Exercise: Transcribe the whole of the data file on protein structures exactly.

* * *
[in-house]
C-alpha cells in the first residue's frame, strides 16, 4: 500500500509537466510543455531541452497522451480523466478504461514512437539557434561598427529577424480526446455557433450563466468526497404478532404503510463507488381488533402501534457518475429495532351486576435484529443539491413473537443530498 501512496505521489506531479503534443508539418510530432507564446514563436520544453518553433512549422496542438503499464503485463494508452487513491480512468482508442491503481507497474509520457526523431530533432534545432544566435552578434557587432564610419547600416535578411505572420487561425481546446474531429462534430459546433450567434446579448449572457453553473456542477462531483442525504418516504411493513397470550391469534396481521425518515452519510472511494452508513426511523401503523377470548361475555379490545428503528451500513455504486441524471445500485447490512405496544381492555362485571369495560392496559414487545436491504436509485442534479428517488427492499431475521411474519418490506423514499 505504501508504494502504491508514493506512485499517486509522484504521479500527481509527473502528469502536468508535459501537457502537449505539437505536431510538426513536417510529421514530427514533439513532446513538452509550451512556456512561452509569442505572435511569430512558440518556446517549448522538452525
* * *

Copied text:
[in-house]
C-alpha cells in the first residue's frame, strides 16, 4: 500500500509537466510543455531541452497522451480523466478504461514512437539557434561598427529577424480526446455557433450563466468526497404478532404503510463507488381488533402501534457518475429495532351486576435484529443539491413473537443530498 501512496505521489506531479503534443508539418510530432507564446514563436520544453518553433512549422496542438503499464503485463494508452487513491480512468482508442491503481507497474509520457526523431530533432534545432544566435552578434557587432564610419547600416535578411505572420487561425481546446474531429462534430459546433450567434446579448449572457453553473456542477462531483442525504418516504411493513397470550391469534396481521425518515452519510472511494452508513426511523401503523377470548361475555379490545428503528451500513455504486441524471445500485447490512405496544381492555362485571369495560392496559414487545436491504436509485442534479428517488427492499431475521411474519418490506423514499 505504501508504494502504491508514493506512485499517486509522484504521479500527481509527473502528469502536468508535459501537457502537449505539437505536431510538426513536417510529421514530427514533439513532446513538452509550451512556456512561452509569442505572435511569430512558440518556446517549448522538452525